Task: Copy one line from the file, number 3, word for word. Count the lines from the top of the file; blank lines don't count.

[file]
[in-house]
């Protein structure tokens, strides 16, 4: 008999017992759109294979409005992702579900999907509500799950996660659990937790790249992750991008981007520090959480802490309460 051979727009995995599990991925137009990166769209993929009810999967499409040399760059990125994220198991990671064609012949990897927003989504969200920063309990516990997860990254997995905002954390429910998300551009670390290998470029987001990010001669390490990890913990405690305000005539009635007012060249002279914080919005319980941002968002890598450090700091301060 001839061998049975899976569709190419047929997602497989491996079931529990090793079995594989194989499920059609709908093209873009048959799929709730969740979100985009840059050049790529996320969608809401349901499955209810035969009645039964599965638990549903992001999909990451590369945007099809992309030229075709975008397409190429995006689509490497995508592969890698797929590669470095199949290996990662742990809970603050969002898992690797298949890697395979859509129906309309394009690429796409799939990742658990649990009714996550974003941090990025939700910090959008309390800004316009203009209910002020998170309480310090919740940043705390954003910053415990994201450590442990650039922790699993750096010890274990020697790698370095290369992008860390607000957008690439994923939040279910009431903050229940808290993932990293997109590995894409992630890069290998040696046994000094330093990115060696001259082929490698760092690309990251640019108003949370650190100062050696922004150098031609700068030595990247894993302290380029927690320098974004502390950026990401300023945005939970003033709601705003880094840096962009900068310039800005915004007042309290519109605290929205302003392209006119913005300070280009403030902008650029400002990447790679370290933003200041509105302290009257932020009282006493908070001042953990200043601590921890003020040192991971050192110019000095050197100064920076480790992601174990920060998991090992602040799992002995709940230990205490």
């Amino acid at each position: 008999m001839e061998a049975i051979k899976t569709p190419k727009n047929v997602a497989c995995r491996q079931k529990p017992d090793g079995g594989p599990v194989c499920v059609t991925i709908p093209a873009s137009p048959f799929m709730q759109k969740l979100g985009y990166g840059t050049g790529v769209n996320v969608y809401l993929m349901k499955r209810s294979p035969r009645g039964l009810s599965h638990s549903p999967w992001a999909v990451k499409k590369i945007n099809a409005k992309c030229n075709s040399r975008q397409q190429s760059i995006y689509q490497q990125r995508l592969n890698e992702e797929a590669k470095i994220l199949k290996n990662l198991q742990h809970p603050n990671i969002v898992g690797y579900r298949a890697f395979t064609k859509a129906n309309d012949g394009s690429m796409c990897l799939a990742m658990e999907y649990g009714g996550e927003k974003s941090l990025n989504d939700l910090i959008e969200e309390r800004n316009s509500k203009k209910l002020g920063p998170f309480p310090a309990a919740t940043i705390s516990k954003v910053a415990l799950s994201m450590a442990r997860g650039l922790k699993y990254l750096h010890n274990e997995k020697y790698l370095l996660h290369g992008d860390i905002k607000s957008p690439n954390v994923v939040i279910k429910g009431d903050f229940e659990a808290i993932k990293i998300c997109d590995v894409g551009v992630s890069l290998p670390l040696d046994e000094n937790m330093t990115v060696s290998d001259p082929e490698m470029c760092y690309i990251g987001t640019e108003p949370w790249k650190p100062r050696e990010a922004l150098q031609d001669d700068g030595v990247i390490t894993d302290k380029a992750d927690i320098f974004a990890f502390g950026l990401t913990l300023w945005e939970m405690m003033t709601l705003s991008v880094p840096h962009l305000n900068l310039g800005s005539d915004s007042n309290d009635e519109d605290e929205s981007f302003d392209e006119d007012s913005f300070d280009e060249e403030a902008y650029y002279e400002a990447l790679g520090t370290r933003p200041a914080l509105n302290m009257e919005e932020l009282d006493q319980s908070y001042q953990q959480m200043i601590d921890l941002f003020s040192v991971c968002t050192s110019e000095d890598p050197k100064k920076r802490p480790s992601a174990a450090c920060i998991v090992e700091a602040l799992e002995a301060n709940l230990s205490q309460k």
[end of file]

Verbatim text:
């Amino acid at each position: 008999m001839e061998a049975i051979k899976t569709p190419k727009n047929v997602a497989c995995r491996q079931k529990p017992d090793g079995g594989p599990v194989c499920v059609t991925i709908p093209a873009s137009p048959f799929m709730q759109k969740l979100g985009y990166g840059t050049g790529v769209n996320v969608y809401l993929m349901k499955r209810s294979p035969r009645g039964l009810s599965h638990s549903p999967w992001a999909v990451k499409k590369i945007n099809a409005k992309c030229n075709s040399r975008q397409q190429s760059i995006y689509q490497q990125r995508l592969n890698e992702e797929a590669k470095i994220l199949k290996n990662l198991q742990h809970p603050n990671i969002v898992g690797y579900r298949a890697f395979t064609k859509a129906n309309d012949g394009s690429m796409c990897l799939a990742m658990e999907y649990g009714g996550e927003k974003s941090l990025n989504d939700l910090i959008e969200e309390r800004n316009s509500k203009k209910l002020g920063p998170f309480p310090a309990a919740t940043i705390s516990k954003v910053a415990l799950s994201m450590a442990r997860g650039l922790k699993y990254l750096h010890n274990e997995k020697y790698l370095l996660h290369g992008d860390i905002k607000s957008p690439n954390v994923v939040i279910k429910g009431d903050f229940e659990a808290i993932k990293i998300c997109d590995v894409g551009v992630s890069l290998p670390l040696d046994e000094n937790m330093t990115v060696s290998d001259p082929e490698m470029c760092y690309i990251g987001t640019e108003p949370w790249k650190p100062r050696e990010a922004l150098q031609d001669d700068g030595v990247i390490t894993d302290k380029a992750d927690i320098f974004a990890f502390g950026l990401t913990l300023w945005e939970m405690m003033t709601l705003s991008v880094p840096h962009l305000n900068l310039g800005s005539d915004s007042n309290d009635e519109d605290e929205s981007f302003d392209e006119d007012s913005f300070d280009e060249e403030a902008y650029y002279e400002a990447l790679g520090t370290r933003p200041a914080l509105n302290m009257e919005e932020l009282d006493q319980s908070y001042q953990q959480m200043i601590d921890l941002f003020s040192v991971c968002t050192s110019e000095d890598p050197k100064k920076r802490p480790s992601a174990a450090c920060i998991v090992e700091a602040l799992e002995a301060n709940l230990s205490q309460k």